Dr. Temple Grandin has been described as the most well-known adult with autism in the world. She has written several books on her life experience with autism as well as books on animal behavior.
Getting tickets to the live event was a challenge! Within 15 minutes of opening, the tickets were all spoken for. UBCO opened two venues on campus for live simulcasts and both were soon filled. When Dr. Grandin was introduced to the live audience at Kelowna Community Theatre, the MC indicated that the more than 800 seats in the theatre were only 1/3 of the audience. The two simulcast presentations at UBCO each had 800 attendees. An astonishing 2400 people viewed Dr. Grandin’s talk. While most people were interested in her presentation on autism, many people attending were interested in her research working with animals.
Dr. Grandin’s presentation was primarily focused on her new book, The Autistic Brain: Thinking Across the Spectrum. She referenced more recent research on three different ways of thinking across the autism spectrum: 1. Visual Thinkers – people like herself who think in images,.2. Pattern Thinkers – those who are mathematical and musical and those who can spatially visualize abstract forms 3. Verbal or Auditory Thinkers – those who think in word details and excel with facts.
An entertaining speaker, Dr. Grandin had the audience laughing at times with anecdotes from her childhood, adolescence and her adult life. In supporting parents and individuals on the spectrum, her biggest points were to ensure that children and adults living with ASD were given lots of early supports. Exposure to books, finding engaging mentors, hard exercise (mostly outdoors), and discovering activities that each person loved to do, were some of the things she suggested. Developing fine motor skills for example, in her opinion, helps to improve concentration, develop discipline and perseverance.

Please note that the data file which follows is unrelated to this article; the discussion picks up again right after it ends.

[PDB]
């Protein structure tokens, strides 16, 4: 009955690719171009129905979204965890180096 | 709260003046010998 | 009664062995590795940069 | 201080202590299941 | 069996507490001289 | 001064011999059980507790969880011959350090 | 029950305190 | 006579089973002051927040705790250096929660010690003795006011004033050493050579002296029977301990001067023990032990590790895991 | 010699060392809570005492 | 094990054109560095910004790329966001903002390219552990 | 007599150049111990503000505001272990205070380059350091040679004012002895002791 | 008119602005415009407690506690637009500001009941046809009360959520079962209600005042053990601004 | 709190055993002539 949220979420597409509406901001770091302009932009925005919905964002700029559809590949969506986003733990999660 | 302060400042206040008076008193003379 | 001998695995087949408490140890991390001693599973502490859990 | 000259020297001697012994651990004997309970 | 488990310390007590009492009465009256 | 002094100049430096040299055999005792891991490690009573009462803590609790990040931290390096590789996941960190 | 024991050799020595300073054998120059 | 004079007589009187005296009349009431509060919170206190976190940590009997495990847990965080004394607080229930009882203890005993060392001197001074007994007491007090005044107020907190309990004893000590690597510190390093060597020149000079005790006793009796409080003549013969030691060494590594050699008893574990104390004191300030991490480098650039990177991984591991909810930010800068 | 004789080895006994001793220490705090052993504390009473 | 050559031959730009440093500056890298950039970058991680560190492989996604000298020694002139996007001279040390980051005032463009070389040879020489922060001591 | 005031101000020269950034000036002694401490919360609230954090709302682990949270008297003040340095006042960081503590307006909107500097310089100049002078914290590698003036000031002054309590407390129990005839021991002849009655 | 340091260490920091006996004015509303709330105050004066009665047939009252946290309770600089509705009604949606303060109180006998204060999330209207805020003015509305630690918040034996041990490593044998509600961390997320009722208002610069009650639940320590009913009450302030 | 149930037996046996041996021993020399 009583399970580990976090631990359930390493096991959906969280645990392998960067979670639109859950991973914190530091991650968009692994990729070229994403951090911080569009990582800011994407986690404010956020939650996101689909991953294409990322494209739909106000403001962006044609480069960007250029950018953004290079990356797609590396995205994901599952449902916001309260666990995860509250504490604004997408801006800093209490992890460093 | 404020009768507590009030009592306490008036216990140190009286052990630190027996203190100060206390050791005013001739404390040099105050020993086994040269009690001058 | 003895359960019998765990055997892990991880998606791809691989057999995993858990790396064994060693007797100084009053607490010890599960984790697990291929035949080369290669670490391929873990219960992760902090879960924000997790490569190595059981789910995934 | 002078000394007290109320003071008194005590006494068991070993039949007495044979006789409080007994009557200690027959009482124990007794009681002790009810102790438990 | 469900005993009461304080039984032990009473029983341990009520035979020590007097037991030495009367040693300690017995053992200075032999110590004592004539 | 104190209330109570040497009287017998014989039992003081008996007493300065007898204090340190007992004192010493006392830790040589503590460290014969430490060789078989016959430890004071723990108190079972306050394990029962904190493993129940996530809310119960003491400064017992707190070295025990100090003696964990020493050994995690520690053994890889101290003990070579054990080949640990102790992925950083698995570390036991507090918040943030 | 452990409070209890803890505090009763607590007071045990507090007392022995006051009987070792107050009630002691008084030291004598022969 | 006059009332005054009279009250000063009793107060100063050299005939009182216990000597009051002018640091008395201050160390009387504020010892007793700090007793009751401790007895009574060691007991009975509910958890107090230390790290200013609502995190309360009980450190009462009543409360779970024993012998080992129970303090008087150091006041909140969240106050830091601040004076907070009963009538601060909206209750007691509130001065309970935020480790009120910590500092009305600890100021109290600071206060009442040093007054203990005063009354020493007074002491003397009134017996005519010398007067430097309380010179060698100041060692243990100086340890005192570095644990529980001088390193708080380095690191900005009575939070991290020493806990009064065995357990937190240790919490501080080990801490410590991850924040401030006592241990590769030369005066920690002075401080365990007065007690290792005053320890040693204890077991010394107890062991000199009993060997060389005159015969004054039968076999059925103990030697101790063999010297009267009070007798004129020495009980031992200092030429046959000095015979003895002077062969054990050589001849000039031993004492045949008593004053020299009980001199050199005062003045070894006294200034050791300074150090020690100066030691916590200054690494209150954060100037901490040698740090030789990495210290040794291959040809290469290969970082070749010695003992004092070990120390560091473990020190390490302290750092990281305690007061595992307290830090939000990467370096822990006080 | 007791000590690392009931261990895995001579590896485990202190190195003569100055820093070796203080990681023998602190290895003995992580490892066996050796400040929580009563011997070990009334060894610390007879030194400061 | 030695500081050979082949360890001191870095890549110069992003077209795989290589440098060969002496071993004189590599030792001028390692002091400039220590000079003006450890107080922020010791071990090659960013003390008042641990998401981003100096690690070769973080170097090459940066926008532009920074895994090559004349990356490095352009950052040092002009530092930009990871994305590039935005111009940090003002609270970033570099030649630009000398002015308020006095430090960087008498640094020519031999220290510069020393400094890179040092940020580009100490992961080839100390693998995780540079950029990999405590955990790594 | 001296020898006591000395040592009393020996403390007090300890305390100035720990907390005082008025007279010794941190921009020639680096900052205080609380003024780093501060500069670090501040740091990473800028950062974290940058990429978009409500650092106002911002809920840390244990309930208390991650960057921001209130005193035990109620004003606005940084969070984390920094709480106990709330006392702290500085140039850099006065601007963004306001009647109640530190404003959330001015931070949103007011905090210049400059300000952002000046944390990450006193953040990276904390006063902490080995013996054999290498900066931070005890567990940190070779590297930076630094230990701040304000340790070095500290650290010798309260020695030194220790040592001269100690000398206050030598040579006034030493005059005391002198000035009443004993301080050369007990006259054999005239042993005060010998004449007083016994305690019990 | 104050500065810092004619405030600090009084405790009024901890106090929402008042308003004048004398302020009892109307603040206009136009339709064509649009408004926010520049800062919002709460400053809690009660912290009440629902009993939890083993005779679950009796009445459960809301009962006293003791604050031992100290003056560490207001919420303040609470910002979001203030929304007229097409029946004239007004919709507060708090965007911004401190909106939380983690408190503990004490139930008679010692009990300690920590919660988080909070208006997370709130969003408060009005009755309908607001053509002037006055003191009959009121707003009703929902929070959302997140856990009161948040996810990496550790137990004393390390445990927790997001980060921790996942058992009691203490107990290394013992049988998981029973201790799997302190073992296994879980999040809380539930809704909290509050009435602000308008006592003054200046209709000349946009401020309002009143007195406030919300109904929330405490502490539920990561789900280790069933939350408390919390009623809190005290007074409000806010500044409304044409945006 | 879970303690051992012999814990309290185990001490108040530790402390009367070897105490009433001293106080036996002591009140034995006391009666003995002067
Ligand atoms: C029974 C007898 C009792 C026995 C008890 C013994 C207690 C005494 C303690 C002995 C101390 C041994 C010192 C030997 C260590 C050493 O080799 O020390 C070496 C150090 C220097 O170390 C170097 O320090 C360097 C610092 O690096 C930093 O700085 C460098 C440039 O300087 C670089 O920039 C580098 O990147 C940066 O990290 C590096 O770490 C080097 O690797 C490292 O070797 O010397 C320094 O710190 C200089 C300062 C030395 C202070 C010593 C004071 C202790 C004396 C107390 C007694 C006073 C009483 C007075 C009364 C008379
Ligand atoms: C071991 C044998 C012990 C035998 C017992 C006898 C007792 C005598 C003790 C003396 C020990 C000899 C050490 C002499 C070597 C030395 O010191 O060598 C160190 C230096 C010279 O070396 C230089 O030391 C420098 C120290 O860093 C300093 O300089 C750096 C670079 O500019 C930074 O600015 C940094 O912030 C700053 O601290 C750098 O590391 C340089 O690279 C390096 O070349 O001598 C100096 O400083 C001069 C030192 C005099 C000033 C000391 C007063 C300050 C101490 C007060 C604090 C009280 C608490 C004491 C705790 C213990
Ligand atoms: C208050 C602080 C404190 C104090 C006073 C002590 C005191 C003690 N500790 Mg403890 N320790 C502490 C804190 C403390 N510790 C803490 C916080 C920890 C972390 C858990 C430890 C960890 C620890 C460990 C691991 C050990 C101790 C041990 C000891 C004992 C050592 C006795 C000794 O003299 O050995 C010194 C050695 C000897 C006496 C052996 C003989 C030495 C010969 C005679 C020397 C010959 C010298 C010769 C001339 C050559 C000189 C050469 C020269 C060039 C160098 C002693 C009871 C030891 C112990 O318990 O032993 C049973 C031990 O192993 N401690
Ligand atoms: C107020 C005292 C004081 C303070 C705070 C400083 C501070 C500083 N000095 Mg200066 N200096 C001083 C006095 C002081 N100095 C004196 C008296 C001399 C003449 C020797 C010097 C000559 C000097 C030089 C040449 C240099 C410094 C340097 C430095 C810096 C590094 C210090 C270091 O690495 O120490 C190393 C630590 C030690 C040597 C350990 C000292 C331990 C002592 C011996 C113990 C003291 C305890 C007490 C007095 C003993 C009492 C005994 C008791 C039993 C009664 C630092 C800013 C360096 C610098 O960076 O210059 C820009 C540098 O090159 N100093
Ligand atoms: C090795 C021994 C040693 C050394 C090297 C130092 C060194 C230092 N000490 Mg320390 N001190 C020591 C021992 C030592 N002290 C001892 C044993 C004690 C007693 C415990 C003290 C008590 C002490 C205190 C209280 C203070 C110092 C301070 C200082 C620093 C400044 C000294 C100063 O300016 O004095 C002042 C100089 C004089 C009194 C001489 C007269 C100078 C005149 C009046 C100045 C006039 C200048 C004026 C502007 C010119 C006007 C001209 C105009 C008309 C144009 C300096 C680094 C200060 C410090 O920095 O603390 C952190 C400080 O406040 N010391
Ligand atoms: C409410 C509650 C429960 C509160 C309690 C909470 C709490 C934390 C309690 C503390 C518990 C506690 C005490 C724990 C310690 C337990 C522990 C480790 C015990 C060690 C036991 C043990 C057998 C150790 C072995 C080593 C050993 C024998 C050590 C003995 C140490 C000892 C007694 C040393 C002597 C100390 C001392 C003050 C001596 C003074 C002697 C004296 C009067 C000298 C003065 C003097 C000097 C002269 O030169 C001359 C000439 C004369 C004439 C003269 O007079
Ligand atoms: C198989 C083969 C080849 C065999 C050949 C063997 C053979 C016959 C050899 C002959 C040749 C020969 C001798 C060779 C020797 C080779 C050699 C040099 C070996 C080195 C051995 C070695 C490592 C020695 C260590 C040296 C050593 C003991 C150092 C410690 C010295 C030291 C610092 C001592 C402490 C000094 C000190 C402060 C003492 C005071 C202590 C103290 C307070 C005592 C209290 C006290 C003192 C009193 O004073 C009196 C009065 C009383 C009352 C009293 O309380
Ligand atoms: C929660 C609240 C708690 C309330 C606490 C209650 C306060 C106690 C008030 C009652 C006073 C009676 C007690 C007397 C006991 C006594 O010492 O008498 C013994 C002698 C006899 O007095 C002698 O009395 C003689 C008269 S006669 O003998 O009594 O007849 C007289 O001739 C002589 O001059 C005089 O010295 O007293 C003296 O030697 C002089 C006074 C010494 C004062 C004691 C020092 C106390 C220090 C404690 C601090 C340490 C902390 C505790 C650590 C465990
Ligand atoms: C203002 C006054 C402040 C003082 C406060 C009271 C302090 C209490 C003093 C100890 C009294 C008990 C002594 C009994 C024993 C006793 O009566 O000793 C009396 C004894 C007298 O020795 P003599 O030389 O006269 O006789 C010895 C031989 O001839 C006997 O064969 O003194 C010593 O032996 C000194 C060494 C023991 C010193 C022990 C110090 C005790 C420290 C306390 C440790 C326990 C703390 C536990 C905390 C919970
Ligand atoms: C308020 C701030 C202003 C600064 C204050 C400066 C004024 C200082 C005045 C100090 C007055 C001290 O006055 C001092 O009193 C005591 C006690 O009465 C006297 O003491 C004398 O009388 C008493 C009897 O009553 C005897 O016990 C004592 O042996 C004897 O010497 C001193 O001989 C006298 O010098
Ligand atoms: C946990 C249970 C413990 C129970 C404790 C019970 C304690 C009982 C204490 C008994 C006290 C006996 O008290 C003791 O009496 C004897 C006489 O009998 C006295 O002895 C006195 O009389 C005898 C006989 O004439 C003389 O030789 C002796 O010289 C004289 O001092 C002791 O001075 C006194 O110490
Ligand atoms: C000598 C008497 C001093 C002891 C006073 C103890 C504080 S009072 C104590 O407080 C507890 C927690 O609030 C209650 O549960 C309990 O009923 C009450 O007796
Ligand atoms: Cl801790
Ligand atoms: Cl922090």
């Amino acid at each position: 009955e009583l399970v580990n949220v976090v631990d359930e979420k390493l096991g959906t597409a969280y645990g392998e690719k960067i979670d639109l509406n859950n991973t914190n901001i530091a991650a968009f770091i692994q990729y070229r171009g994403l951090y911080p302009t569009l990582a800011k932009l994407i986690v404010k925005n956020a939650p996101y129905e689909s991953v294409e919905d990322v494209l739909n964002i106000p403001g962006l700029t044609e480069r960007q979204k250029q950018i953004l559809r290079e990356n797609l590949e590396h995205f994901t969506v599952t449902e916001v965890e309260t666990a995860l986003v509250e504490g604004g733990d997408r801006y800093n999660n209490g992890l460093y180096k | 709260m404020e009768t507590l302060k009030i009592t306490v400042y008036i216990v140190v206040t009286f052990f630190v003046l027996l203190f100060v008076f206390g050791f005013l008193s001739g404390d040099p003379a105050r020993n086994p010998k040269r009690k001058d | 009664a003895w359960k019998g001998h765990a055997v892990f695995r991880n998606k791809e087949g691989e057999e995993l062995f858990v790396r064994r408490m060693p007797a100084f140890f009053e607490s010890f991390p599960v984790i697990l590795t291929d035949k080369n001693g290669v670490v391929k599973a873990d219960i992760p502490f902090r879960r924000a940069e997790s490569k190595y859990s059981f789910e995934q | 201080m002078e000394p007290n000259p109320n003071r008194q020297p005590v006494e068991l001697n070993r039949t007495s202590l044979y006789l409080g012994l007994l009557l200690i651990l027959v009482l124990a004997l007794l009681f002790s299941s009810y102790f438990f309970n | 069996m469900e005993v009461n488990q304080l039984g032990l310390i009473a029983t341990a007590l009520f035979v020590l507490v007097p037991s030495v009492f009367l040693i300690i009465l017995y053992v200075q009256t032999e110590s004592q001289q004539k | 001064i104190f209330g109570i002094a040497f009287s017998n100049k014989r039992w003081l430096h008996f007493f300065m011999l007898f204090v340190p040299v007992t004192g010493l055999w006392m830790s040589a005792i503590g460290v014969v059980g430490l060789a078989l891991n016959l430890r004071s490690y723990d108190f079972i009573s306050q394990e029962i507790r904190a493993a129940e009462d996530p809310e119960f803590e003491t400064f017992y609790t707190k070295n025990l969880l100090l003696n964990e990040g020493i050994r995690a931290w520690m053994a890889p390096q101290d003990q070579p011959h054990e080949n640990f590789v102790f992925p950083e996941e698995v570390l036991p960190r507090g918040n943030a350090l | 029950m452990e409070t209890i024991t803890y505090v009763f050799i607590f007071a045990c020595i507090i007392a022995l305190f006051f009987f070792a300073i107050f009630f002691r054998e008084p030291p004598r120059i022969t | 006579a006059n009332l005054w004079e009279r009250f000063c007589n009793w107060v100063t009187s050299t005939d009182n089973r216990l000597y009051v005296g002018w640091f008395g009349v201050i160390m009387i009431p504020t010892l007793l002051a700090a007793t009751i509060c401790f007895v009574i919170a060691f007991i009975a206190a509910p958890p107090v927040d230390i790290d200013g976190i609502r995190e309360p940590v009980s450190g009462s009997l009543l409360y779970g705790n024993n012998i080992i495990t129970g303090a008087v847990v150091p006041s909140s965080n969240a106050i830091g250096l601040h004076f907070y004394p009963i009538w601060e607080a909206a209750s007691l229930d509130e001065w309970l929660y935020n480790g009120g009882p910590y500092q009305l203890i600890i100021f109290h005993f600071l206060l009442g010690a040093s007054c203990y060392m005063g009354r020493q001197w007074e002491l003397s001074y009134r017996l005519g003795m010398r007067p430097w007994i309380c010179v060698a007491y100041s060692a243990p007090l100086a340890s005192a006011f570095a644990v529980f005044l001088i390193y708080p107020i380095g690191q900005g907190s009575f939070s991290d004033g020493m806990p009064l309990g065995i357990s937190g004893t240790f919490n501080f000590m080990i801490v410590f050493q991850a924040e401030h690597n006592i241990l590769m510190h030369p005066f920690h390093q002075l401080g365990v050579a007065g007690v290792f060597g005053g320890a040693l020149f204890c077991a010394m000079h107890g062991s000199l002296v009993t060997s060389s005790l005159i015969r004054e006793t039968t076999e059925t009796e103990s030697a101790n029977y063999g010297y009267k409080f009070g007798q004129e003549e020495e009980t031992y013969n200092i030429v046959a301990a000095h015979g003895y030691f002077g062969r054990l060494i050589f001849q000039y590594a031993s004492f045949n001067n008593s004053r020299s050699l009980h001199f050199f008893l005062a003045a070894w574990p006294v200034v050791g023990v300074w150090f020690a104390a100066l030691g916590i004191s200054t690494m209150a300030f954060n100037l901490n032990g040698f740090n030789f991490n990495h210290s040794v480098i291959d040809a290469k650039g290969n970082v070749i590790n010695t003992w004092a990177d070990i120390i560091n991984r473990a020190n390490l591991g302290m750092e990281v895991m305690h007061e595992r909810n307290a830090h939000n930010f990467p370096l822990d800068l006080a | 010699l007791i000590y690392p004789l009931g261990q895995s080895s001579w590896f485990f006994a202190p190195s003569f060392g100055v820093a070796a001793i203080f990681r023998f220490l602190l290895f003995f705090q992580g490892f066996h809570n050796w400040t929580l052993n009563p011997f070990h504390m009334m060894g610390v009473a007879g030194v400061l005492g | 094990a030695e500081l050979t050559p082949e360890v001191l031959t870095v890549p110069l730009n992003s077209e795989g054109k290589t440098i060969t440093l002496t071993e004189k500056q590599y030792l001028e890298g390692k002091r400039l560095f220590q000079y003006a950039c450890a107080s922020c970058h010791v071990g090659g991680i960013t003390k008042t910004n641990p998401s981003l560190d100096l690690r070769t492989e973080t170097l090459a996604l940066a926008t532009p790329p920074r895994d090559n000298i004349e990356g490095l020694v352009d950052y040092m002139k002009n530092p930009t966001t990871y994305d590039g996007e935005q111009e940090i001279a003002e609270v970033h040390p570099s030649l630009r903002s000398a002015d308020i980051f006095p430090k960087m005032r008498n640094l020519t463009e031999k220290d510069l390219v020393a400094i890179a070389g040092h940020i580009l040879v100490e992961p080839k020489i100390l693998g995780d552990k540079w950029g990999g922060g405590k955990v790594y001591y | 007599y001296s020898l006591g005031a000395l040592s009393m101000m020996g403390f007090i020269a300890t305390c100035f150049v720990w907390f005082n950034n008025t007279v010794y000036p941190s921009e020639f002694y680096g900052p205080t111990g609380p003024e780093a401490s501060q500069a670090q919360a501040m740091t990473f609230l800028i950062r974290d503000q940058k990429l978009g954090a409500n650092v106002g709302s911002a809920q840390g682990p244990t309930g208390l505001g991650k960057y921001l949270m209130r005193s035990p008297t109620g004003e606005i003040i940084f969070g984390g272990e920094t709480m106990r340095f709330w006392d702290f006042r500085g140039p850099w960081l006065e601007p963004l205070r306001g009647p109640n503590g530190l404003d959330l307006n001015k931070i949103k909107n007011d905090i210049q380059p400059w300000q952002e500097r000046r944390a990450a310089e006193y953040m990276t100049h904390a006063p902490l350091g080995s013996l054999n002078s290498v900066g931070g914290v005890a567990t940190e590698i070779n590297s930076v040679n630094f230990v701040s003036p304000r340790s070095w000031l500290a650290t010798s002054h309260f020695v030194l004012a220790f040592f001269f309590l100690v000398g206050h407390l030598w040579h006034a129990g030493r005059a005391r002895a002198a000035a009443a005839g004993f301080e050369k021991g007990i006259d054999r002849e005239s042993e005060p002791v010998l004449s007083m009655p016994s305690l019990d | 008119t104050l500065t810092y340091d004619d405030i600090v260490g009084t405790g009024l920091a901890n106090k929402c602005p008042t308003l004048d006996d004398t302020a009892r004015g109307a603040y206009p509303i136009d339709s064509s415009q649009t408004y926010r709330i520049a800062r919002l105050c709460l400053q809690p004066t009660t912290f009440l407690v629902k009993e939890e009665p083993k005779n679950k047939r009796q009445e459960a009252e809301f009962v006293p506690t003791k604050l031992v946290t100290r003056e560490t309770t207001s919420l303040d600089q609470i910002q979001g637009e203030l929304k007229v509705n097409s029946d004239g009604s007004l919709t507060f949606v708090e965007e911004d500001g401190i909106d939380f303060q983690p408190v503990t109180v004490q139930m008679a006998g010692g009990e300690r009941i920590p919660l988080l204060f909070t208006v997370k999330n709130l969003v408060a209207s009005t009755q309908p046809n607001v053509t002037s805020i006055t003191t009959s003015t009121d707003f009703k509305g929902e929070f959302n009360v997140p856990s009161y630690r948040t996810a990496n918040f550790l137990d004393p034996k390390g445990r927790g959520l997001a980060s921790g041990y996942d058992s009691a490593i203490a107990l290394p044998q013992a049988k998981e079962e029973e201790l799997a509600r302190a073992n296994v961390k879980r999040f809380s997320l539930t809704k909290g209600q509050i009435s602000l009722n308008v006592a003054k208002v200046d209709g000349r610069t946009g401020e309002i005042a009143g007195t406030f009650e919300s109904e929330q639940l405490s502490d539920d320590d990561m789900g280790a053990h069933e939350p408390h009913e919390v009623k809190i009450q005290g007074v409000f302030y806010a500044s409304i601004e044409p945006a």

She emphasized that active learning rather than passively learning theory in school was the best approach for ASD individuals. Bringing back art classes as well as practical skills like carpentry, cooking and sewing would be highly beneficial. She stressed how important social interaction training is to the child and adult with ASD and even emphasized the ASD individual find a job after school to help with social skills training.
The evening wrapped up with a short question/answer session and book signing. Temple Grandin has created a life and career from hard work, mentor support, self-reflection, and self-discovery. Her hope is that other individuals living with ASD can do the same.
You can learn more about Dr. Grandin at her website www.templegrandin.com